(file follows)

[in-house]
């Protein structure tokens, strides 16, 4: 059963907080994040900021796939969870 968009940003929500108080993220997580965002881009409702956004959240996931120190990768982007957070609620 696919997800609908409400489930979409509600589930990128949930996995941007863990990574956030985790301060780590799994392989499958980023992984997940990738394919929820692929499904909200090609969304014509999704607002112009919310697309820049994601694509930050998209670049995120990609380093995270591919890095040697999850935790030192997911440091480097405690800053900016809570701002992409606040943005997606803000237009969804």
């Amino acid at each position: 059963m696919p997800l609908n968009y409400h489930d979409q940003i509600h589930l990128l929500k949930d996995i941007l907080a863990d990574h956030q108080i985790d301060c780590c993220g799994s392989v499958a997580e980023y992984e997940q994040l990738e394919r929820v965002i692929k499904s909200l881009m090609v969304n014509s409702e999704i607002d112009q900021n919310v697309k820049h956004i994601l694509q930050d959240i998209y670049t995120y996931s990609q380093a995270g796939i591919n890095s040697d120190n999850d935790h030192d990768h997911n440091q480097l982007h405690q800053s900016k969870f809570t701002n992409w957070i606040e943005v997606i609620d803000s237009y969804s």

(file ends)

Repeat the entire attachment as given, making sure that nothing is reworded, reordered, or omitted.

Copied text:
[in-house]
């Protein structure tokens, strides 16, 4: 059963907080994040900021796939969870 968009940003929500108080993220997580965002881009409702956004959240996931120190990768982007957070609620 696919997800609908409400489930979409509600589930990128949930996995941007863990990574956030985790301060780590799994392989499958980023992984997940990738394919929820692929499904909200090609969304014509999704607002112009919310697309820049994601694509930050998209670049995120990609380093995270591919890095040697999850935790030192997911440091480097405690800053900016809570701002992409606040943005997606803000237009969804």
């Amino acid at each position: 059963m696919p997800l609908n968009y409400h489930d979409q940003i509600h589930l990128l929500k949930d996995i941007l907080a863990d990574h956030q108080i985790d301060c780590c993220g799994s392989v499958a997580e980023y992984e997940q994040l990738e394919r929820v965002i692929k499904s909200l881009m090609v969304n014509s409702e999704i607002d112009q900021n919310v697309k820049h956004i994601l694509q930050d959240i998209y670049t995120y996931s990609q380093a995270g796939i591919n890095s040697d120190n999850d935790h030192d990768h997911n440091q480097l982007h405690q800053s900016k969870f809570t701002n992409w957070i606040e943005v997606i609620d803000s237009y969804s």